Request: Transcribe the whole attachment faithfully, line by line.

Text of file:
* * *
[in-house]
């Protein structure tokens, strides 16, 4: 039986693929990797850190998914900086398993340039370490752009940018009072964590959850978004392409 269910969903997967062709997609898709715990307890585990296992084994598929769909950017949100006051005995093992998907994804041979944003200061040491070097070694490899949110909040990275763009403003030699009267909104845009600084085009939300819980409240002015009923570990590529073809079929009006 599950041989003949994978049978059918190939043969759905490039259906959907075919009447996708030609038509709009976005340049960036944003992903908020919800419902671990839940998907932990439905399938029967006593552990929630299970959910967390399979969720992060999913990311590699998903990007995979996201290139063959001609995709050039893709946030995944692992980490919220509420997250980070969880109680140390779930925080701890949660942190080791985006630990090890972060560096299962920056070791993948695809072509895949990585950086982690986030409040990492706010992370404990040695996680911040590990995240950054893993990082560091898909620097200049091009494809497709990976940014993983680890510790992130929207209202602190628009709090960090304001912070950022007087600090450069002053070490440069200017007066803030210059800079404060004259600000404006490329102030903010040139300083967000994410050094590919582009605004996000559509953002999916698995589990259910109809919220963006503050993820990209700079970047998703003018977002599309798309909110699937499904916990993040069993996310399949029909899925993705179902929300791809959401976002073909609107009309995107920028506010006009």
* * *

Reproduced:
[in-house]
């Protein structure tokens, strides 16, 4: 039986693929990797850190998914900086398993340039370490752009940018009072964590959850978004392409 269910969903997967062709997609898709715990307890585990296992084994598929769909950017949100006051005995093992998907994804041979944003200061040491070097070694490899949110909040990275763009403003030699009267909104845009600084085009939300819980409240002015009923570990590529073809079929009006 599950041989003949994978049978059918190939043969759905490039259906959907075919009447996708030609038509709009976005340049960036944003992903908020919800419902671990839940998907932990439905399938029967006593552990929630299970959910967390399979969720992060999913990311590699998903990007995979996201290139063959001609995709050039893709946030995944692992980490919220509420997250980070969880109680140390779930925080701890949660942190080791985006630990090890972060560096299962920056070791993948695809072509895949990585950086982690986030409040990492706010992370404990040695996680911040590990995240950054893993990082560091898909620097200049091009494809497709990976940014993983680890510790992130929207209202602190628009709090960090304001912070950022007087600090450069002053070490440069200017007066803030210059800079404060004259600000404006490329102030903010040139300083967000994410050094590919582009605004996000559509953002999916698995589990259910109809919220963006503050993820990209700079970047998703003018977002599309798309909110699937499904916990993040069993996310399949029909899925993705179902929300791809959401976002073909609107009309995107920028506010006009």